A massive fire at California's prestigious Yosemite Park last week has spared its iconic giant sequoias, authorities said.
The so-called “Washburn Fire” broke out on July 7 for an as yet undetermined reason and quickly reached the Mariposa Grove area, one of the most popular places in the park because it has hundreds of redwoods among the largest in the world.
The protective measures implemented by several hundred firefighters bore fruit, and the venerable trees were no longer immediately threatened by Thursday morning.
“I did not see a single tree that was dead or that was not going to survive,” Yosemite National Park ecologist Garrett Dickman, who has surveyed Mariposa Grove every day since the fire began, told NBC television Wednesday night.
In particular, a team of firefighters permanently hosed down the area surrounding the “Grizzly Giant” – the most famous and spectacular giant sequoia in the park with its 64 m height – to prevent the flames from reaching it.
In addition to these precautions, preventive measures have been taken on a regular basis in recent years, such as controlled fire starts to clear brush and reduce the risk of violent fires.
“I think the most important effort has been to organize fires in the Mariposa Grove since the 1970s. Fifty years of reducing fuels is what will ultimately protect the trees” , underlined Mr. Dickman.
Practiced in an ancestral way by the Native American tribes of the region, the controlled fires are intended to clear up the undergrowth by consuming brush and dead trunks fallen on the ground. These fuels can greatly increase the intensity of wildfires, especially in times of chronic drought such as the one currently affecting the American West.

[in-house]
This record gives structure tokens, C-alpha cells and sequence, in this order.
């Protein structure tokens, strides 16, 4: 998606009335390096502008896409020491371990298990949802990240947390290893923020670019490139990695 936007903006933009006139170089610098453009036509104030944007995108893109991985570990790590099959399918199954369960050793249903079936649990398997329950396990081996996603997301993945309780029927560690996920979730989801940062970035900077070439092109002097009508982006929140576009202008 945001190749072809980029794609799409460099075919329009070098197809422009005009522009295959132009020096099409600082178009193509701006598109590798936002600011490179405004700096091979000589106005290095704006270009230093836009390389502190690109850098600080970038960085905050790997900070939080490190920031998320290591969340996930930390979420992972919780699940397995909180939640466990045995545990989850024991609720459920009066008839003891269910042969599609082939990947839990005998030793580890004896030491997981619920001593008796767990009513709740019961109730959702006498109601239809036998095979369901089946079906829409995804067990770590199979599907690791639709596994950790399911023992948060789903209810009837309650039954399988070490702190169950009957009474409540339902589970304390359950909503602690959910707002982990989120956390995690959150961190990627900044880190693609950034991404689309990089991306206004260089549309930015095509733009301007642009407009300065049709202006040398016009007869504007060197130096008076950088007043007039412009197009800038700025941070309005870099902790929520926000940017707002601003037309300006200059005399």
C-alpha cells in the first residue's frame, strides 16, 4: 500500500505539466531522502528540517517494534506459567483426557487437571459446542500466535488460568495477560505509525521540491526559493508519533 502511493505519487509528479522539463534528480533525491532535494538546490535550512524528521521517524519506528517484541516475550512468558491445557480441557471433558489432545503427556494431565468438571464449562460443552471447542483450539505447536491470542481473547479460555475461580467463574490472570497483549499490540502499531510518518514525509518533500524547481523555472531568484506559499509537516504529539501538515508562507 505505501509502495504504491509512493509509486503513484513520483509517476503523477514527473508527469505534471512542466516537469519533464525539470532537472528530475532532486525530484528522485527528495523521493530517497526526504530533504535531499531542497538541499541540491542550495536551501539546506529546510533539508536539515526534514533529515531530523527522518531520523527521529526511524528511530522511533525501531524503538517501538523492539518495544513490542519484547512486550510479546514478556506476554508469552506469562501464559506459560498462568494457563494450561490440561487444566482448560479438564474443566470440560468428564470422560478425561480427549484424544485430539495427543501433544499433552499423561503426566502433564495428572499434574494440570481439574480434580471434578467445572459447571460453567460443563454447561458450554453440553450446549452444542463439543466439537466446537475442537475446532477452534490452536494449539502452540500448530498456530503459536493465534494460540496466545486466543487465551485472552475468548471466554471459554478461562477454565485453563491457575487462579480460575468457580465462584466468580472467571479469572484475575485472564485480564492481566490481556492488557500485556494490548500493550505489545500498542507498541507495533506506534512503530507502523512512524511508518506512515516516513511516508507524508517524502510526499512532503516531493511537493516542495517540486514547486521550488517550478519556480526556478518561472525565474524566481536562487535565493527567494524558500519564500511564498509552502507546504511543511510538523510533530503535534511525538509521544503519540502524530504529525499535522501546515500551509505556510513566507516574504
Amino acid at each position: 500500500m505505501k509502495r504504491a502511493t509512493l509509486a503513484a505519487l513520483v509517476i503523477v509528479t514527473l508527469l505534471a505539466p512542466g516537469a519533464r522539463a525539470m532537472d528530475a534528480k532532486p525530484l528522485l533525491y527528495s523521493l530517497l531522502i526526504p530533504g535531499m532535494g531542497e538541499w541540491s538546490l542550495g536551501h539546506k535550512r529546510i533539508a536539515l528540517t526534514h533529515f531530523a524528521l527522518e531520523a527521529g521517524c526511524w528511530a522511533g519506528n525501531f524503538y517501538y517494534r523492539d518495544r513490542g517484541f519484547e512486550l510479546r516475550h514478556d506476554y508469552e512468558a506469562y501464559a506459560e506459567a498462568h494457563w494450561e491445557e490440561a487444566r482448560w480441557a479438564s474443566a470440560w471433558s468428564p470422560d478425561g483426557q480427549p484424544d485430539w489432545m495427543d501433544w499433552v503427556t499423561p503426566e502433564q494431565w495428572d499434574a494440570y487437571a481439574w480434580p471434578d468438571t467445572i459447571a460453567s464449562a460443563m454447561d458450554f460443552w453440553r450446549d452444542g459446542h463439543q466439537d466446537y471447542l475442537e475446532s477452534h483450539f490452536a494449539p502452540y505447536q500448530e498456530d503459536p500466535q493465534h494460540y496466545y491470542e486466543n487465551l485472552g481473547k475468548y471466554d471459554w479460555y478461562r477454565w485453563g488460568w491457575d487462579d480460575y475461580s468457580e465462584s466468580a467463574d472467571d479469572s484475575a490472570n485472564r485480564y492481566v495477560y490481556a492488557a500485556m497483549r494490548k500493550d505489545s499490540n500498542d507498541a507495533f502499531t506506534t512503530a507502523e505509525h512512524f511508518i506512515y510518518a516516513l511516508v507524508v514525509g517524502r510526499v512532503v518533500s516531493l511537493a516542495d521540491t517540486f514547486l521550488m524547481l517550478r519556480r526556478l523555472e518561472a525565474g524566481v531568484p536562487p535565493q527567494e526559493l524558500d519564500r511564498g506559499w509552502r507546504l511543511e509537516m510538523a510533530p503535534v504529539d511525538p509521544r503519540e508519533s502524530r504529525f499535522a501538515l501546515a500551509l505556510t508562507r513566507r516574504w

“Almost every tree was lucky enough to be exposed to low-intensity fire […] The threat has almost completely disappeared,” Stanley Bercovitz, spokesman for the United States Forest Service, told AFP. States Forest Service).
“Until the fire is 100% contained, there is always a risk. But currently it's greatly reduced, and the fire is moving away from the redwoods,” he added.
The fire was heading Thursday towards the Sierra National Forest, further east .
As of Thursday morning, it was 23% contained and had covered nearly 1800 hectares of vegetation.
Low-intensity fires are usually not enough to harm giant sequoias because they are naturally adapted to these disasters with their spongy and thick bark and their first branches can grow thirty meters high, which puts them out of reach of the flames.
However, these redwoods need fires to reproduce: the heat of the flames pops like popcorn the fallen cones to release hundreds of seeds.
Katrine Johns has been a reporter on the news desk since 2013. Before that she wrote about young adolescence and family dynamics for Styles and was the legal affairs correspondent for the Metro desk. Before joining The Gal Post, Katrine Johns worked as a staff writer at the Village Voice and a freelancer for Newsday, The Wall Street Journal, GQ and Mirabella. To get in touch, contact me through my email@example.com 1-800-268-7128